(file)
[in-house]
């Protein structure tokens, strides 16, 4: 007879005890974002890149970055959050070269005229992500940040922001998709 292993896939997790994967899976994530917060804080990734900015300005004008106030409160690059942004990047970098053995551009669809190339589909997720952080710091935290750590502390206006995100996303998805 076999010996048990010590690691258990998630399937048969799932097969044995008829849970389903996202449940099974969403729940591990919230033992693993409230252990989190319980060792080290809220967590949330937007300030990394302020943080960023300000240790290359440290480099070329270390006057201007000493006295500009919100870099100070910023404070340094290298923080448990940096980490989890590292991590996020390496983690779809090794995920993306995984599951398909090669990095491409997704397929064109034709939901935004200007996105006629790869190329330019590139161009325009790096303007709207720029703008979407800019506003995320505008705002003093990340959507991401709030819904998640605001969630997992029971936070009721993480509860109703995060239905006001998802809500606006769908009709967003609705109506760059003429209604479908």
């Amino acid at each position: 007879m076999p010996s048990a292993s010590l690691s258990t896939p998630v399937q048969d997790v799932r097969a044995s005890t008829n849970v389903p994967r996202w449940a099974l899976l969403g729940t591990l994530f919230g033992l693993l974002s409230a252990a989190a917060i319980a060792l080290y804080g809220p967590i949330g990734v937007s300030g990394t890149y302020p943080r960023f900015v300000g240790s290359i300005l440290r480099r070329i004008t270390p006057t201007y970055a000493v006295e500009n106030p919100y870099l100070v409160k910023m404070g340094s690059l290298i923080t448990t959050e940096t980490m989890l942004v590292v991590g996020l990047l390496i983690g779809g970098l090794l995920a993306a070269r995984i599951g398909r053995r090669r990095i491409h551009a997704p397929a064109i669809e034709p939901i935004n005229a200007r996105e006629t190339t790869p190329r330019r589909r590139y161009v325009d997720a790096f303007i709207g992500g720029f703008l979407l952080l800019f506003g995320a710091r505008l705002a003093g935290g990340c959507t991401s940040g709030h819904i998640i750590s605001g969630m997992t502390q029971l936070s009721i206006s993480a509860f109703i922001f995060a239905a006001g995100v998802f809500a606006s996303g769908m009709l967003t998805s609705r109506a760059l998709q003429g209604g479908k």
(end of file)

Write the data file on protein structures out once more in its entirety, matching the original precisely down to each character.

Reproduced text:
[in-house]
């Protein structure tokens, strides 16, 4: 007879005890974002890149970055959050070269005229992500940040922001998709 292993896939997790994967899976994530917060804080990734900015300005004008106030409160690059942004990047970098053995551009669809190339589909997720952080710091935290750590502390206006995100996303998805 076999010996048990010590690691258990998630399937048969799932097969044995008829849970389903996202449940099974969403729940591990919230033992693993409230252990989190319980060792080290809220967590949330937007300030990394302020943080960023300000240790290359440290480099070329270390006057201007000493006295500009919100870099100070910023404070340094290298923080448990940096980490989890590292991590996020390496983690779809090794995920993306995984599951398909090669990095491409997704397929064109034709939901935004200007996105006629790869190329330019590139161009325009790096303007709207720029703008979407800019506003995320505008705002003093990340959507991401709030819904998640605001969630997992029971936070009721993480509860109703995060239905006001998802809500606006769908009709967003609705109506760059003429209604479908």
């Amino acid at each position: 007879m076999p010996s048990a292993s010590l690691s258990t896939p998630v399937q048969d997790v799932r097969a044995s005890t008829n849970v389903p994967r996202w449940a099974l899976l969403g729940t591990l994530f919230g033992l693993l974002s409230a252990a989190a917060i319980a060792l080290y804080g809220p967590i949330g990734v937007s300030g990394t890149y302020p943080r960023f900015v300000g240790s290359i300005l440290r480099r070329i004008t270390p006057t201007y970055a000493v006295e500009n106030p919100y870099l100070v409160k910023m404070g340094s690059l290298i923080t448990t959050e940096t980490m989890l942004v590292v991590g996020l990047l390496i983690g779809g970098l090794l995920a993306a070269r995984i599951g398909r053995r090669r990095i491409h551009a997704p397929a064109i669809e034709p939901i935004n005229a200007r996105e006629t190339t790869p190329r330019r589909r590139y161009v325009d997720a790096f303007i709207g992500g720029f703008l979407l952080l800019f506003g995320a710091r505008l705002a003093g935290g990340c959507t991401s940040g709030h819904i998640i750590s605001g969630m997992t502390q029971l936070s009721i206006s993480a509860f109703i922001f995060a239905a006001g995100v998802f809500a606006s996303g769908m009709l967003t998805s609705r109506a760059l998709q003429g209604g479908k």